Forced labor, trafficking is slavery?
Ryan Summerlin June 18, 2013
There are more slaves now than any time in history. If that surprises you, it shouldn’t. If you are shocked by that, you should be. It is illegal everywhere and yet found in every country around the globe.
You may have thought slavery ended with the Civil War, Lincoln’s “Emaciation Proclamation” and the collapse of legal slavery in the Antebellum South. It did not. The old scourge of slavery never left. It has remained around the world in the form of forced labor and human trafficking. Estimates range from 20 million-27 million people having been trafficked into slavery worldwide at any given time. A 2012 International Labour Organization report notes that 20.9 million people are in some form of forced labor, with 10 percent as state-sponsored and the other 90 percent in the private sector. Of that 90 percent in the private sector, 68 percent are in labor and 22 percent trafficked into the sex industry. And of the 22 percent in the sex industry, 98 percent are women and girls.
We tend to think of human trafficking and forced labor as a foreign problem, as an issue in the developing world but not our own. Unfortunately, that is not true. The U.S. is not only a destination country with people coming from Eastern Europe, Mexico, Central and South America, Asia and Africa, but we have our own, homegrown problem as well.
Humans are being trafficked into brothels, massage parlors and spas, but the larger problem in the U.S. and Colorado is in other areas of labor. They are found caring for our children as au pairs or house cleaners. They are picking oranges, lettuce and strawberries that find their way to our dinner tables from California and the Midwest, or sugar beets and cantaloupes from the planes and slopes of Colorado. You can find them among the thousands of Peruvian shepherds in the Rocky Mountains, cooking and cleaning in your favorite Thai restaurant, or doing beautiful French nails and a pedicure down the street. Have you thought about all those people who mow your lawns and keep the hedges trimmed, or the roofing crew who comes to fix your home after a destructive storm? How about those who work as sub-contractors supporting the ski and hotel industry? Are there slaves in Vail, Avon, Edwards and all along the Interstate 70 corridor?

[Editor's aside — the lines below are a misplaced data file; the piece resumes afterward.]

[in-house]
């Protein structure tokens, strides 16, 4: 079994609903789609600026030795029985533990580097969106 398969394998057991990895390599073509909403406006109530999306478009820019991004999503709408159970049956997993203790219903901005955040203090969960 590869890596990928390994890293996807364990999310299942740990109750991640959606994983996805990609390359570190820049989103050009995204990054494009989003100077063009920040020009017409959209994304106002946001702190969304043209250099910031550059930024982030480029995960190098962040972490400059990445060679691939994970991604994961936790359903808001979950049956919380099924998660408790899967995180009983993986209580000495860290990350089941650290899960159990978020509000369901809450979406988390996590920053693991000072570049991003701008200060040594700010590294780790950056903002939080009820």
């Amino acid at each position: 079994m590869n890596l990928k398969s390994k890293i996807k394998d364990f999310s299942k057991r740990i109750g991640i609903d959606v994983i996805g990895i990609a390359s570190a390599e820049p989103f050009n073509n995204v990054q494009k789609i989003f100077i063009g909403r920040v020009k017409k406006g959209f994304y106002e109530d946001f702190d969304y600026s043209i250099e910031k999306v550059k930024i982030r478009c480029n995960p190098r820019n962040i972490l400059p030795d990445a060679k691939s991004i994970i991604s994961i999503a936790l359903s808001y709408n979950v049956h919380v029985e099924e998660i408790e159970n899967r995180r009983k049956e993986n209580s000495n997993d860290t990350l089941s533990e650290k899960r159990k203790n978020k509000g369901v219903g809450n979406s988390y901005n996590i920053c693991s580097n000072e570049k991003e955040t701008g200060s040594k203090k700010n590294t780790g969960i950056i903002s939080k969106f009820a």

Professor Claude d’Estree is director of the Human Trafficking Clinic and director of the International Human Right Degree Program at the Josef Korbel School of International Studies, University of Denver. On Thursday evening, d’Estree will be speaking in a Vail Symposium program at The Grand View.